An Italian consumers association is set to mount a class-action lawsuit to obtain compensation for customers who buy PCs with preinstalled Microsoft software but who prefer not to use the Windows OS, the association's president announced Tuesday.
The lawsuit seeking the return of the cost of the unwanted Microsoft software from the manufacturers of computer hardware will be registered with a court in Florence later this week, said Vincenzo Donvito, president of ADUC (Association for the Rights of Users and Consumers).
Around 2,000 people, most of them Linux users, have already expressed interest in participating in the lawsuit, Donvito said in a telephone interview. The initiative takes advantage of a new law permitting class-action lawsuits, which went into effect on Jan. 1.
"We have been waging this battle for some years and have already won a pilot case in Florence," Donvito said. "That victory modified the situation and many producers now allow a refund, but with a difficult and complicated system. Customers have to send their computers to the manufacturers' headquarters to get the software removed and then they only receive compensation of 30 to 40 euros for a product that costs between 150 and 250 euros."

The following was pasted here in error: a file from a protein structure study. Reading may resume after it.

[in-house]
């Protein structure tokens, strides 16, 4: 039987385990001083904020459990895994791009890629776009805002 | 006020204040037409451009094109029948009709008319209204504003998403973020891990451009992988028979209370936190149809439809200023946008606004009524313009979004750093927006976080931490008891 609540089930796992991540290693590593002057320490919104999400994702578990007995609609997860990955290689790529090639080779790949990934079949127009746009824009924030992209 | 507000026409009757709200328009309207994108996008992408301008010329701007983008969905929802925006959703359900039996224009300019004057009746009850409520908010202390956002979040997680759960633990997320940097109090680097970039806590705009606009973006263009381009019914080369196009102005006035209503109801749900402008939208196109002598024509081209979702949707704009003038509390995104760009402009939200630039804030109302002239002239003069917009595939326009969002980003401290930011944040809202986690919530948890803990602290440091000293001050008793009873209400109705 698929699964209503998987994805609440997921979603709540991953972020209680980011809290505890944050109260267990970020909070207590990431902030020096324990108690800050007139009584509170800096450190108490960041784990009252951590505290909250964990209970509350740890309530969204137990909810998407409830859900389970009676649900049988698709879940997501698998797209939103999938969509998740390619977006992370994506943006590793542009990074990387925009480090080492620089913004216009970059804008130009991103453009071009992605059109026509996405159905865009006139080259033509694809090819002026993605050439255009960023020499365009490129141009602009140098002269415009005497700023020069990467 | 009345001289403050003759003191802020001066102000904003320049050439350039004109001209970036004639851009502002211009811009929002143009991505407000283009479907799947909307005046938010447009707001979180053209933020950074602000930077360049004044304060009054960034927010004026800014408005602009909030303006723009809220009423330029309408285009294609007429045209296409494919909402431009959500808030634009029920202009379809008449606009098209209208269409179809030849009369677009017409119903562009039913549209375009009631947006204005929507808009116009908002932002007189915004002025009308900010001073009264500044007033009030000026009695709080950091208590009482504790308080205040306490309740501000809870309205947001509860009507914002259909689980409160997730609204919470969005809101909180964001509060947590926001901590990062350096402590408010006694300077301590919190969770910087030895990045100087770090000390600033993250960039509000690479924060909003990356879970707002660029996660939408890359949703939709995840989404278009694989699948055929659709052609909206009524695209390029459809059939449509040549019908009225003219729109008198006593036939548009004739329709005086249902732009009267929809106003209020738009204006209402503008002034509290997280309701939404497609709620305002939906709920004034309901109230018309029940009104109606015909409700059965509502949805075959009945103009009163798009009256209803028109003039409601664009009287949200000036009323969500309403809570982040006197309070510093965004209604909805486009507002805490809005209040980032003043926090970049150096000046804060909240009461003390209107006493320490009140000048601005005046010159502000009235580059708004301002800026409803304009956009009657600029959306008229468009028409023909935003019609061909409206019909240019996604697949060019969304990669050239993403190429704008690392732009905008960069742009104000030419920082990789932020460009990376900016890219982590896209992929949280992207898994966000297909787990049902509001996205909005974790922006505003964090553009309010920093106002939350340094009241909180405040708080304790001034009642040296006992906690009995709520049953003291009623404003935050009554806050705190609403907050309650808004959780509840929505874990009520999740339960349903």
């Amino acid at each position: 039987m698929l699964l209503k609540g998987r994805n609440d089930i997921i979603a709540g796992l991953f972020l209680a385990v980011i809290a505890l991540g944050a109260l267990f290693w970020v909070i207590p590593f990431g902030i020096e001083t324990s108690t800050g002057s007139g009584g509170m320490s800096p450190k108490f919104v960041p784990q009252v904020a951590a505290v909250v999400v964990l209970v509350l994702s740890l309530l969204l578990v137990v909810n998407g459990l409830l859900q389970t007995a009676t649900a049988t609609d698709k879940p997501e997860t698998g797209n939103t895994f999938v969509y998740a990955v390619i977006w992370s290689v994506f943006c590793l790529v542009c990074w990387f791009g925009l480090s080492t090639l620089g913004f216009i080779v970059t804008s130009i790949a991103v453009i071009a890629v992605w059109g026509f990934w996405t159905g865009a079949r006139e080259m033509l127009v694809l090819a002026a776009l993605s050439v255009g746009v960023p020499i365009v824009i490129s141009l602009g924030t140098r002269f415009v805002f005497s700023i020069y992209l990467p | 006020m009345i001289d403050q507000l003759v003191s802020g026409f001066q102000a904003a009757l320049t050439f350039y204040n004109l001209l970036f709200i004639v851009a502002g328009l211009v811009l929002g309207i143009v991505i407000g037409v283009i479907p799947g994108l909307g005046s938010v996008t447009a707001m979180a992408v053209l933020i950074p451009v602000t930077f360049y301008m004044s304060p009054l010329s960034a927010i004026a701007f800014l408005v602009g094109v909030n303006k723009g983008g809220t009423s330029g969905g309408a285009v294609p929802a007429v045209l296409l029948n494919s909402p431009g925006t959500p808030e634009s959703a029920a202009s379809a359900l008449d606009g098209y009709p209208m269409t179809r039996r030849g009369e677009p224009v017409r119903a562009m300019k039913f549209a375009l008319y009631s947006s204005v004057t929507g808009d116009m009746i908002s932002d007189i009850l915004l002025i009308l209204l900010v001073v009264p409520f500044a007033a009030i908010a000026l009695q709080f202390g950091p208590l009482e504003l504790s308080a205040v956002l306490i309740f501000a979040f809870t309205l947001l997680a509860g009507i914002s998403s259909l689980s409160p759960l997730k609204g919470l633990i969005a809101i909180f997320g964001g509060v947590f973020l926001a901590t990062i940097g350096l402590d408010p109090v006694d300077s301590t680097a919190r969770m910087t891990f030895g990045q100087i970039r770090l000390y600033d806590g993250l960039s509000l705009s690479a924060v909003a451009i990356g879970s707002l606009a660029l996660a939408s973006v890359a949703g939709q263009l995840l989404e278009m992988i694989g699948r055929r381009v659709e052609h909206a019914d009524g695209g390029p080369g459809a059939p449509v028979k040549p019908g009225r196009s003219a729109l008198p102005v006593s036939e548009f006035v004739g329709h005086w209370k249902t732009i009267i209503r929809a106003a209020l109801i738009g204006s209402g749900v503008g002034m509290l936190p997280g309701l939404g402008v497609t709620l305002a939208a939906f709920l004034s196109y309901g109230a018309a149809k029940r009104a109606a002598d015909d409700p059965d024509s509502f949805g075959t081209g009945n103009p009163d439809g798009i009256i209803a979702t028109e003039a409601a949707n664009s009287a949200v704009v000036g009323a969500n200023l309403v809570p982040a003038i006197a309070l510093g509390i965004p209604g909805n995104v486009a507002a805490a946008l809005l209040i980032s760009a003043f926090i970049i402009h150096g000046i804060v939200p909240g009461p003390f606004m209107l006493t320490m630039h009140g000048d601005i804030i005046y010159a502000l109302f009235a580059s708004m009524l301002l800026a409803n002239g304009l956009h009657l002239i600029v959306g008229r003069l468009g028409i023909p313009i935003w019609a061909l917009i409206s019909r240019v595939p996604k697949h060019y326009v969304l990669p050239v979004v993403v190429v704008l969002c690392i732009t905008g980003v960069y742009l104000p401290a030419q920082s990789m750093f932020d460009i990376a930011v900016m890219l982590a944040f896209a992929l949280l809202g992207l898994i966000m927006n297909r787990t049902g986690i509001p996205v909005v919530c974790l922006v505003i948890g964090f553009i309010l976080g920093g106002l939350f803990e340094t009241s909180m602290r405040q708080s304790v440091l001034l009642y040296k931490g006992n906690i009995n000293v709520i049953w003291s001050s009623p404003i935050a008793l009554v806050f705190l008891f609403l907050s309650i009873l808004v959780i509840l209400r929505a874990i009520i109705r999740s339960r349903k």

The system ended up costing consumers money and people would only do it on a point of principle, Donvito said. Private individuals who bought computers containing Microsoft software, rejected the license and left the software unused can participate in the ADUC lawsuit, which is being filed in Florence because the association has its headquarters there.
"Participation in the lawsuit is free, though people are welcome to make a voluntary contribution to the legal costs," Donvito said.
Judges in Florence will have to decide whether to accept the lawsuit, and the process could take several months, as the administrative machinery for processing the new lawsuit requests is not yet in place, Donvito said.
It will not be possible to get back more money than the actual cost of the Microsoft software, the ADUC president said. "Italian law provides for the recovery of money that has been illicitly subtracted but there is no provision for punitive damages," he said.